David Harrison, U.Va. benefactor,
died June 8
Alexander Harrison III, 85, a lawyer, investment banker, farmer,
philanthropist and generous benefactor of the University, died
June 8 at his Prince George County home, Flowerdew Hundred Farm,
from complications of Alzheimers disease.
affiliation with the University spanned decades. He served as
a trustee of the Law
School Foundation, a member of the Alumni Association Board
of Managers and a member of both the University and the Law School
campaign executive committees. Harrison and his wife, Mary, established
professorships in law, medicine and archaeology, and provided
funding for the David A. Harrison III Awards for Undergraduate
Research, which most recently benefited 42 recipients.
also contributed to the football program and to the rebuilding
of the Law Grounds. Construction on his most recent philanthropic
project, the Mary and David Harrison Institute of American History,
Literature and Culture, recently got under way.
was blessed with a long field of vision, said University
President John T. Casteen III. When he planted mimosas or
rhododendron at Flowerdew, he calculated placements, arrangements
and distances on the basis of how things would be in 50 years.
and Mrs. Harrisons many gifts always predicted future returns
on their investments. They wanted to support teaching first and
foremost. He admired teaching that provoked young people to look
to the future, to imagine challenges and accomplishments at something
like 50 years distance.
Aug. 30, 1916, in Petersburg, he was the son of attorney David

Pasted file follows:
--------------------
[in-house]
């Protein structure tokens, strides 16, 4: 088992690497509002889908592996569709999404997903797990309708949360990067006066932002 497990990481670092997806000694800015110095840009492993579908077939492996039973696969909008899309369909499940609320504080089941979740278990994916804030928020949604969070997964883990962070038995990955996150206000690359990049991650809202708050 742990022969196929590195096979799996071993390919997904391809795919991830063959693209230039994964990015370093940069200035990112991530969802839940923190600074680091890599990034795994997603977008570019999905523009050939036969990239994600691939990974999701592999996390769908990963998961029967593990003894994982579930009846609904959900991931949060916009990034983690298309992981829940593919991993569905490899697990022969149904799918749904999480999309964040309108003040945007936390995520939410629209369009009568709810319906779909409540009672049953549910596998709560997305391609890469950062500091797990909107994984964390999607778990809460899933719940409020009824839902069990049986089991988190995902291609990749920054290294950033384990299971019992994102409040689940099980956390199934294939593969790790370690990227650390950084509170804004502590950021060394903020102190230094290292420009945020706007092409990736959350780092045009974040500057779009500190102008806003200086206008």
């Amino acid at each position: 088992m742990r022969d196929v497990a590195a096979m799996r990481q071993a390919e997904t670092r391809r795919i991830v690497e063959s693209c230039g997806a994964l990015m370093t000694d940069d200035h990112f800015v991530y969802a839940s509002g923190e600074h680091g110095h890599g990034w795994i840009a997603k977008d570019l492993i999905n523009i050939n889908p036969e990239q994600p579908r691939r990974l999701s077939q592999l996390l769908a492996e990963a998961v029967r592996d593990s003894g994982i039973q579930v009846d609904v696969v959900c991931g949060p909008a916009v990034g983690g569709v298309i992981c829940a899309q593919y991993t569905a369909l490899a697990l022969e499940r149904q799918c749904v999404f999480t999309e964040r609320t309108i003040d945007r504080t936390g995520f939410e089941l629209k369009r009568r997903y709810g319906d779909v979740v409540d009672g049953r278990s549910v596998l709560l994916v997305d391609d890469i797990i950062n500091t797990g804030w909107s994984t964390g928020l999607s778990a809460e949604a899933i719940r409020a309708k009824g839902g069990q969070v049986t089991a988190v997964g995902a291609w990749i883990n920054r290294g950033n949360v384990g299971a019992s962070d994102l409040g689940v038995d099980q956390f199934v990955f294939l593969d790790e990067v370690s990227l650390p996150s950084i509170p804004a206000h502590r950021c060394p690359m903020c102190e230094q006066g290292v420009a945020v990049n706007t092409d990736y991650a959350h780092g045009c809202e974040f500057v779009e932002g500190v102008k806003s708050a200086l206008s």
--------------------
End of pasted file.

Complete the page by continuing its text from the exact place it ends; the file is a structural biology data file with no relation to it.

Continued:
A. Harrison Jr. and Elizabeth D. Harrison. After receiving undergraduate
and law degrees from U.Va., he enlisted in the U.S. Army 12 days
after the attack on Pearl Harbor, served on Gen. Douglas MacArthurs
staff in the Philippines and was discharged in August 1944 as
a captain. In 1944, he married Mary Francis Anderson of Old Brookville,
N.Y., who died in 1990.
is survived by two sons and three daughters, 13 grandchildren,
two great-grandchildren; two sisters and a brother. Another brother
died in 1989.
began his career at the Freeport Sulphur Co. in New York and in
1947, joined the New City law firm of White & Case, where
he specialized in corporate law. In 1961, he joined the securities
firm, Reynolds & Co. (now Morgan Stanley), later becoming
1987, the Harrisons moved to Flowerdew Hundred Farm in Prince
George County, which they had purchased in 1967. Harrison pursued
his love of farming and devoted more time to overseeing archaeological
from 1617, Flowerdew Hundred is one of the oldest English settlements
in the U.S. The Harrisons established the Flowerdew Hundred Foundation
to oversee the archaeological studies and promote education through
museum and site tours on the farm.
memorial service was held June 13 at Flowerdew Hundred.